Monitoring the amount of oxygen in living tissues accurately is a valuable tool in biomedical science, because it enables the elucidation of the course of metabolic processes or the detection of diseases or anomalies.
Metal complexes that absorb and emit light are useful as sensors, and metal complexes of porphyrins and their derivatives are especially good candidates for such applications, as the porphyrin macrocycle can easily be modified.
Sergey M. Borisov and his co-workers at Graz University of Technology (Austria), developed new, strongly phosphorescent porphyrin complexes of iridium(III), which were applied as dyes in advanced optical oxygen-sensing materials and published them in the European Journal of Inorganic Chemistry.
Photophysical properties of porphyrin complexes of metals such as palladium or platinum have been studied before; however, there are fewer studies on iridium complexes, which are more difficult to synthesize. The absorption bands of iridium complexes are broader and are shifted to lower wavelengths in comparison to those of their platinum analogues. This enables them to be excited by visible light. Furthermore, iridium(III) is hexacoordinate, which opens up the added possibility of introducing axial ligands directly on the metal instead of modifying the porphyrin macrocycle, in contrast to the square-planar platinum(II) and palladium(II) analogues. A π-extended iridium(III)–benzoporphyrin and four iridium(III)–octaethylporphyrin complexes with high room-temperature phosphorescence quantum yields of up to 30% were synthesized. Axial ligands were used to change their solubility or to introduce binding groups. In this way, the complexes were rendered soluble in organic solvents, and they were incorporated into polystyrene or other polymers to yield oxygen sensors. In addition, other axial ligands, such as an imidazole ligand bearing a carboxyl group, were used to make the complexes soluble in polar solvents such as ethanol and even in aqueous buffer at physiological pH, which enabled coupling to biomolecules such as proteins, antibodies, or lipids, as demonstrated by coupling to bovine serum albumin.
The importance of these new compounds is their tunable photophysical properties and versatility, as demonstrated by their application as a water-soluble oxygen probe (by staining bovine serum albumin) and a trace oxygen sensor (by coupling to amino-modified silica gel). The obtained sensor is sensitive to small oxygen concentrations and features a highly linear calibration plot. The new dyes are particularly promising as indicators for oxygen sensors with tailor-made sensitivity.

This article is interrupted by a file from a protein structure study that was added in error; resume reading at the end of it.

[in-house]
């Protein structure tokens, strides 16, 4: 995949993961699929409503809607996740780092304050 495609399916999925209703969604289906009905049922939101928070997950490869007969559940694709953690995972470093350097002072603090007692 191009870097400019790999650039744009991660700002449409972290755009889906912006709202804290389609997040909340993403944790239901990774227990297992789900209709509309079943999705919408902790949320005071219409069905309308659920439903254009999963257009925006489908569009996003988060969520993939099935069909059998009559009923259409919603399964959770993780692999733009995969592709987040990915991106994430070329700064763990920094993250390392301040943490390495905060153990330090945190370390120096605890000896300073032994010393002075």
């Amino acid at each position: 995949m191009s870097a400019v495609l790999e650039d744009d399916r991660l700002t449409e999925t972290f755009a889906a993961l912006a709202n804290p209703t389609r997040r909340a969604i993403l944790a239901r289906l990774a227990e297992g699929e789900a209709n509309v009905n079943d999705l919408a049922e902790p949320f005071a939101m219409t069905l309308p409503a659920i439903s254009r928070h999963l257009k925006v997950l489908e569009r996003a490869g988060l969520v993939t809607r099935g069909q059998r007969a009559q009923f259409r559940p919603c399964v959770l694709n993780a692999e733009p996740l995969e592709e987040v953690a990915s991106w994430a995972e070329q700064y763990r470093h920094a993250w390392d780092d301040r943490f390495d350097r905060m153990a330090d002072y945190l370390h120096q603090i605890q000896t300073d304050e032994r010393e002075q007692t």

Author: Sergey Borisov, Technische Universität Graz (Austria), http://www.analytchem.tugraz.at/sensors/borisov.php
Title: Strongly Phosphorescent Iridium(III)–Porphyrins—New Oxygen Indicators with Tuneable Photophysical Properties and Functionalities
European Journal of Inorganic Chemistry, Permalink to the article: http://dx.doi.org/10.1002/ejic.201100089
Sergey Borisov | Wiley-VCH
Researchers identify potentially druggable mutant p53 proteins that promote cancer growth
09.12.2016 | Cold Spring Harbor Laboratory
Plant-based substance boosts eyelash growth
09.12.2016 | Fraunhofer-Institut für Angewandte Polymerforschung IAP
Physicists of the University of Würzburg have made an astonishing discovery in a specific type of topological insulators. The effect is due to the structure of the materials used. The researchers have now published their work in the journal Science.
Topological insulators are currently the hot topic in physics according to the newspaper Neue Zürcher Zeitung. Only a few weeks ago, their importance was...
In recent years, lasers with ultrashort pulses (USP) down to the femtosecond range have become established on an industrial scale. They could advance some applications with the much-lauded “cold ablation” – if that meant they would then achieve more throughput. A new generation of process engineering that will address this issue in particular will be discussed at the “4th UKP Workshop – Ultrafast Laser Technology” in April 2017.
Even back in the 1990s, scientists were comparing materials processing with nanosecond, picosecond and femtosesecond pulses. The result was surprising:...
Have you ever wondered how you see the world? Vision is about photons of light, which are packets of energy, interacting with the atoms or molecules in what...
A multi-institutional research collaboration has created a novel approach for fabricating three-dimensional micro-optics through the shape-defined formation of porous silicon (PSi), with broad impacts in integrated optoelectronics, imaging, and photovoltaics.
Working with colleagues at Stanford and The Dow Chemical Company, researchers at the University of Illinois at Urbana-Champaign fabricated 3-D birefringent...
In experiments with magnetic atoms conducted at extremely low temperatures, scientists have demonstrated a unique phase of matter: The atoms form a new type of quantum liquid or quantum droplet state. These so called quantum droplets may preserve their form in absence of external confinement because of quantum effects. The joint team of experimental physicists from Innsbruck and theoretical physicists from Hannover report on their findings in the journal Physical Review X.
“Our Quantum droplets are in the gas phase but they still drop like a rock,” explains experimental physicist Francesca Ferlaino when talking about the...
16.11.2016 | Event News
01.11.2016 | Event News
14.10.2016 | Event News
09.12.2016 | Life Sciences
09.12.2016 | Ecology, The Environment and Conservation
09.12.2016 | Health and Medicine